At the micro level and in the short term all those government rules and regulations and red tape are a pain in the neck. They get in our way.
We humans are such devotees of instant gratification so that even rational stop signs and red lights along our roadways can become irritating when we are in a hurry.
At the macro level and in the long term, however, most major regulations are absolutely critical to a nation and its people’s long-term welfare. There is no better example of a critical regulation having been dismissed at the nation’s peril than the repeal of the Glass-Steagall Act, a federal regulation separating investment and commercial banking activities.
Glass-Steagall was pasted in 1933 because of the banking industry’s part in causing the Great depression. But then in the 1990’s Wall Street lobbyists convinced politicians of both major parties that in the modern world it had become an outdated and unnecessary regulation. And as we now know repealing Glass-Steagall opened the floodgates for all sorts of super lucrative instruments of speculation for the nation’s largest banks to jump into, such as exotic and dangerous derivatives that lead to the infamous too big to fail dilemma — the financial and housing collapse of 2008.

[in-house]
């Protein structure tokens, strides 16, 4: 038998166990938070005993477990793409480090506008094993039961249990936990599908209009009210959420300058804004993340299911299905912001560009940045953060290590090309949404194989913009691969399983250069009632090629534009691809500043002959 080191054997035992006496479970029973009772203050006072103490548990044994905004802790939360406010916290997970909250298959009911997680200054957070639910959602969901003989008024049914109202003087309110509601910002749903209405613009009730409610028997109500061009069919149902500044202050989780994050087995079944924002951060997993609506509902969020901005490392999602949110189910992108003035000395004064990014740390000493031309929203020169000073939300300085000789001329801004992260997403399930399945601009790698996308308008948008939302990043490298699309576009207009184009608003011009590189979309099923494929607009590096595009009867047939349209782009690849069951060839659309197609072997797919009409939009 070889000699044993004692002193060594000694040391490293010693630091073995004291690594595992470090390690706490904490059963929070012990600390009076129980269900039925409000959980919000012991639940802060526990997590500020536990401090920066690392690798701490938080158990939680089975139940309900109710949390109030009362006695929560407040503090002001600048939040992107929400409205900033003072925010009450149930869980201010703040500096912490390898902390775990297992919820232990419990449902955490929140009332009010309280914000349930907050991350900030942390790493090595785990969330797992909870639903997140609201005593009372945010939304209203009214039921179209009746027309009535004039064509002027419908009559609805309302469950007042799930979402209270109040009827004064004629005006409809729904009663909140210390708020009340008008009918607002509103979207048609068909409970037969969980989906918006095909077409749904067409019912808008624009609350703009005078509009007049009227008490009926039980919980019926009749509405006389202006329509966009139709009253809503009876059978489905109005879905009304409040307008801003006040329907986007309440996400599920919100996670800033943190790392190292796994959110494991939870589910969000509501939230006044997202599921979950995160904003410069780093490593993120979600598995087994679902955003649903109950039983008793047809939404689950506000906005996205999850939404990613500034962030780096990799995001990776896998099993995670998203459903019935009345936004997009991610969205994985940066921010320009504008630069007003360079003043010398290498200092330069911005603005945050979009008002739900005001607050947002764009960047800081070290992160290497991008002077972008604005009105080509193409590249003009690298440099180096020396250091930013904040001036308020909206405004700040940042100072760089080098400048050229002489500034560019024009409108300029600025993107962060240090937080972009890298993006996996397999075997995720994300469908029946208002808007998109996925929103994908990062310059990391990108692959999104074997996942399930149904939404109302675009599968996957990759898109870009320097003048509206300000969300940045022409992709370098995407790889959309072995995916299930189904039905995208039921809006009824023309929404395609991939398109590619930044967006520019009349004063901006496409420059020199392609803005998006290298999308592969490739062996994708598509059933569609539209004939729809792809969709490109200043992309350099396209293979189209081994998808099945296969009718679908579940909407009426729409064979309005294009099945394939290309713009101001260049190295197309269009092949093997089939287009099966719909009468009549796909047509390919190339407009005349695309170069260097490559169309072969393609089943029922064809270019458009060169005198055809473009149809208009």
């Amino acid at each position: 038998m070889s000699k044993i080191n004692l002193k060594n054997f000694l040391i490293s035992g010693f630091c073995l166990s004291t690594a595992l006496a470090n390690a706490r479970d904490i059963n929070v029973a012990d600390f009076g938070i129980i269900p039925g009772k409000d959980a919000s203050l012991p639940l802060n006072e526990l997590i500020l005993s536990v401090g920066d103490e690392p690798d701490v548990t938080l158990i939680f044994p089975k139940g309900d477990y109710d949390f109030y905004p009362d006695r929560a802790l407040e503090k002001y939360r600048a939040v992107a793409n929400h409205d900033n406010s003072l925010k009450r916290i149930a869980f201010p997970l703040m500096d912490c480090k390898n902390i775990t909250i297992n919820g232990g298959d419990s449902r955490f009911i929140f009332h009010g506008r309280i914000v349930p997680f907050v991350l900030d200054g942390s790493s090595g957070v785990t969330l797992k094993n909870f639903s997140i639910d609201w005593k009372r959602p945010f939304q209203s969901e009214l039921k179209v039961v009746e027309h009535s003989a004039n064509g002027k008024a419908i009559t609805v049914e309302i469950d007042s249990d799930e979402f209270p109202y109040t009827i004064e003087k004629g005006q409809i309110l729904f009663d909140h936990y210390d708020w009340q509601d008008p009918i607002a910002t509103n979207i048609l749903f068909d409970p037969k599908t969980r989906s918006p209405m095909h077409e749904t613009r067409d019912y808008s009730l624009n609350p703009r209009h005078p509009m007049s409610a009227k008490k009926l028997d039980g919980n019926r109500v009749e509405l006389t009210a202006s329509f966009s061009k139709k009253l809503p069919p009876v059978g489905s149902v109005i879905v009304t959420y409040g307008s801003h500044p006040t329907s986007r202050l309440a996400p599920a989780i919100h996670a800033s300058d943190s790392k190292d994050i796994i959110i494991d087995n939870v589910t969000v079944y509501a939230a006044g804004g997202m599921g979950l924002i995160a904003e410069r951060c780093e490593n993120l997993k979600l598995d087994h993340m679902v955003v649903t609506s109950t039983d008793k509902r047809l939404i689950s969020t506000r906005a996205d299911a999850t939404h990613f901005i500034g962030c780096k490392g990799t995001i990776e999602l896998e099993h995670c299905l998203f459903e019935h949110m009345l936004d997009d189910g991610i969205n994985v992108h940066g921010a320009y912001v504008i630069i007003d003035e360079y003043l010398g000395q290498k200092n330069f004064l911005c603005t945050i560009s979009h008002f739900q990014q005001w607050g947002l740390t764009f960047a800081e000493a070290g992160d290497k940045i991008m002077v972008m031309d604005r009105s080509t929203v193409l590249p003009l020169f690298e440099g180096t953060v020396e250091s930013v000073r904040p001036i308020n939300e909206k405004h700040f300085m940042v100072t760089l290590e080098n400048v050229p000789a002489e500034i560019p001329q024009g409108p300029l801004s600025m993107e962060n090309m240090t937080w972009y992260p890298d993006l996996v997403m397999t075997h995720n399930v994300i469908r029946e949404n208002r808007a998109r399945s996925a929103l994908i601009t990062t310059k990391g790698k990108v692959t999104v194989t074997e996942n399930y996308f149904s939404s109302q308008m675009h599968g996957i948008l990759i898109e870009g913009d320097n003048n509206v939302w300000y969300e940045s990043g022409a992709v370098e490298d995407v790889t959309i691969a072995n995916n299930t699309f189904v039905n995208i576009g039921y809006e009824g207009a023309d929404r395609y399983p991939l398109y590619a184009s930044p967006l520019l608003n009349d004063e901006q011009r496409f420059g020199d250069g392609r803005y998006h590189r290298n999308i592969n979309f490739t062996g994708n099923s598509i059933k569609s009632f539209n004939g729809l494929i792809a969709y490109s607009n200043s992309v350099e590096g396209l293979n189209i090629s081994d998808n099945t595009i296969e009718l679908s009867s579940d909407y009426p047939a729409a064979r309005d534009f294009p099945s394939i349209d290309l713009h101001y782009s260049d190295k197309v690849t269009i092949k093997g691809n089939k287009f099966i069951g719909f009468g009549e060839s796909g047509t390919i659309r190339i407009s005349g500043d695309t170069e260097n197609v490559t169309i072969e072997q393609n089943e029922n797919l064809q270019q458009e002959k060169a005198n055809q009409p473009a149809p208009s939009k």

There is no doubt that when it comes to either profit or efficiency or the loss of some jobs there is a price to be paid for government regulations. Life is full of negative offsets for basically something good. If you want the EPA to regulate for clean, non-toxic air, then some coalminers are probably going to lose their jobs, causing certain parts of the country to become economically depressed. Weighing the risk reward of regulations is never an easy thing. It usually comes down to a few lose out and many win or many lose out and a few win. Aiming for the former should always be the goal.
So we might want to cry foul if the Republican Party’s sudden full command of the federal government (lead by President Trump) goes on a deregulation rampage.